Team Christina Fights for a Cure
June 5, 2013
My journey began sometime around the age of 20 when I began having pains in my abdomen. Months and tests later, a tumor was discovered in my liver. It was noncancerous, so they decided to monitor it for about a year to see what would come of it. Well, the tumor was growing off of hormones and developed to the size of a grapefruit! I met with many surgeons who told me it was inoperable, that I would bleed to death and this tumor shouldn’t be causing me pain. Well it was. So I found a top liver transplant surgeon who was willing to “fix” me all up! He said after the tumor was removed, I would no longer have pain!
He was wrong. When they went in, they discovered it could not be done laparoscopically due to the fact that it could turn into cancer and they didn’t want to take chances. On March 13, 2009, at age 22 I had half my liver removed, my gall bladder and the tumor. Recovery was a gruesome process, but I pulled through!
For about two years following this surgery, I noticed I developed constant nausea, and I couldn’t tolerate foods that had been fine in my past. Doctors just said it was because of the gall bladder removal. They put me on some antacids and zofran and sent me on my way.
In September of 2011, I started getting awful migraines. My PCP said it was just anxiety because I was graduating college and had to face “real life” as an adult. I took her advice and within a month started having dizzy episodes and passing out. About three hospital trips later, I finally got my doctor to send me to a cardiologist because the palpitations I had developed had kept getting worse.
More tests and hospital stays, which caused me to lose my job. Then on February 14, 2012 my cardiologist diagnosed me with Dysautonomia— Postural Orthostatic Tachycardia Syndrome (POTS). And at the same appointment, I was released from his care because he had no knowledge of this rare and awful condition that had no cure.
A few months later I had found myself a good team of doctors at the Mayo Clinic in Scottsdale, who later (April of 2012) diagnosed me with Gastroparesis (I will explain all these words shortly).
Then in November, when I turned 26, I was dropped from my dad’s insurance policy– meaning no medicine, treatments, etc.
This left me with no choice but to try and work again. I got a part-time job, which lasted three short weeks. I was leaving work one day and, as I pulled out of a parking spot, I completely blacked out. No more driving for this girl (just another thing taken from me from this awful illness).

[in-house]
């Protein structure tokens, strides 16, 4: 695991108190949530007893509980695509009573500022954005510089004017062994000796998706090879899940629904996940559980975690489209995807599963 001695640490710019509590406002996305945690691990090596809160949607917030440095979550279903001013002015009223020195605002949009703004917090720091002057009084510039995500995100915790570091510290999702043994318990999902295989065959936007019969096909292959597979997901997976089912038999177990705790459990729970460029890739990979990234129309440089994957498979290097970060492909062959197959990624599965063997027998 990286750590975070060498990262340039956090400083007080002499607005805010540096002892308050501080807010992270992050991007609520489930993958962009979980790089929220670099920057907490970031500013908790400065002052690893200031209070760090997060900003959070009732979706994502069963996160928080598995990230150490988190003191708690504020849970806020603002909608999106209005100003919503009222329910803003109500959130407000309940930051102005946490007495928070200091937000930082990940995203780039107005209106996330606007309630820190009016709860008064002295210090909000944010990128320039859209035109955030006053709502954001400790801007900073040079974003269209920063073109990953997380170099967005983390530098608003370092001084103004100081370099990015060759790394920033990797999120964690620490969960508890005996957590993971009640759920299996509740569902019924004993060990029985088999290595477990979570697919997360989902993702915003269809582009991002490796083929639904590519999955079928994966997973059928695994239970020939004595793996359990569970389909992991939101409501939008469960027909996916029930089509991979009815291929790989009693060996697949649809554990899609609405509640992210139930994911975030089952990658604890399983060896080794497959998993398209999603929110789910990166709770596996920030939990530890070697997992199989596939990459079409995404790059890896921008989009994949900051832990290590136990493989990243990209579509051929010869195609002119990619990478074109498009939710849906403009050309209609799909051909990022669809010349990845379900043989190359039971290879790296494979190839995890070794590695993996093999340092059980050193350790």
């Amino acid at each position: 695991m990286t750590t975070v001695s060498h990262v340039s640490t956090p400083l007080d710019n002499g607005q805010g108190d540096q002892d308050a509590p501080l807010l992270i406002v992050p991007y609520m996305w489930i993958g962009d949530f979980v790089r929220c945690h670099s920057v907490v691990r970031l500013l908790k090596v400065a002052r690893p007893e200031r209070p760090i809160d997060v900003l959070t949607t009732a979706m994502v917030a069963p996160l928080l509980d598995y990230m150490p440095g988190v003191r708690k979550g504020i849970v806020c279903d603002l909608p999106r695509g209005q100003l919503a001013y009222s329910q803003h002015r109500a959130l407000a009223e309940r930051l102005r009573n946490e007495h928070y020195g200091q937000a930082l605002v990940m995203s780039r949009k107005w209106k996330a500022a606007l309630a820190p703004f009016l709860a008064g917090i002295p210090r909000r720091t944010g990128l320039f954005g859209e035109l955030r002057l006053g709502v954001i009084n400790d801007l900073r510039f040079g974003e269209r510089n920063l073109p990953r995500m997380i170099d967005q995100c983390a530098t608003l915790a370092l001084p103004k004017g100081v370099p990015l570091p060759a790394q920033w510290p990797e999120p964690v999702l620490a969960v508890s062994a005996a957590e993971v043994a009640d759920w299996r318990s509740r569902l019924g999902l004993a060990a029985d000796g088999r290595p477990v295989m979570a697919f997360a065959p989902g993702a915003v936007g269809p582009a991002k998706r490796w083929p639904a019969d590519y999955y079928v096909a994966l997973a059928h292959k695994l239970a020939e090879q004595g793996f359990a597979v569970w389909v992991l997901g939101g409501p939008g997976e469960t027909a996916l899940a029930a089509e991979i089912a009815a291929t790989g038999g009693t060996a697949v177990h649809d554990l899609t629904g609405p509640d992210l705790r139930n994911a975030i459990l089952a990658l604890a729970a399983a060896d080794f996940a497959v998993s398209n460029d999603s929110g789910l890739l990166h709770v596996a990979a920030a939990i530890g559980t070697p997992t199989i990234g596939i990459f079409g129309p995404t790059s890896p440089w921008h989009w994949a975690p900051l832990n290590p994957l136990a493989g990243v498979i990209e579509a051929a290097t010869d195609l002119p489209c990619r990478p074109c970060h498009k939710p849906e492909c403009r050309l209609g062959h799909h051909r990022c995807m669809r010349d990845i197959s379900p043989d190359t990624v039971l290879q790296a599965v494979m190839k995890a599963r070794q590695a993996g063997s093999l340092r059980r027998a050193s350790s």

A month later, I was admitted to Maricopa County Hospital from what I had thought was a bad Gastroparesis flare up. I was wrong. And here is where the surgeon was wrong as well. After a few tests the surgeon team came in extremely concerned. When I had that surgery (since it was so intense and apparently caused weight loss), I had developed superior mesenteric artery syndrome. An obstruction, this syndrome needs to be fixed but cannot until I put weight on (before I was sick I weighed 135 pounds; I am now at 113 and can’t gain a pound for the life of me).
So that is my journey thus far! Now who is ready to learn and become aware?!
Dysautonomia literally means dysregulation of the autonomic nervous system. The autonomic nervous system is the master regulator of organ function throughout the body. It is involved in the control of heart rate, blood pressure, temperature, respiration, digestion and other vital functions. Dysregulation of the autonomic nervous system can produce the apparent malfunction of the organs it regulates. For this reason, dysautonomia patients often present with numerous, seemingly unrelated maladies. The form I have is called Postural Orthostatic Tachycardia Syndrome.
Gastroparesis literally means paralyzed stomach. It is one of the most severe and complicated gastric motility disorders. It can be caused by a number of factors and is commonly seen in the diabetic population. Often the cause is unknown. It is more prominent among females than males. Approximately 5 million Americans, including children, suffer from gastroparesis. In some instances, it appears for a brief time and goes away on its own or improves with treatment. Many cases are refractory and do not respond well to treatment. Gastroparesis is complicated to treat and treatment options are limited. There are few medications available, mostly geared towards symptom control rather than dealing with the underlying problem. For this reason, they are often ineffective. Additional treatment options include diet changes, certain surgical procedures, and in severe cases, nutritional support through feeding tubes or IV nutrition.
Superior mesenteric artery syndrome is a rare digestive system disorder. The superior mesenteric artery provides blood to the small intestine, cecum and colon. It crosses over the first part of the small intestines.
I am very open about my conditions because they are all RARE, and the only way that a cure can be found is by educating others and spreading awareness! So if anyone has questions for me, feel free to ask! And thank you for joining my fight!
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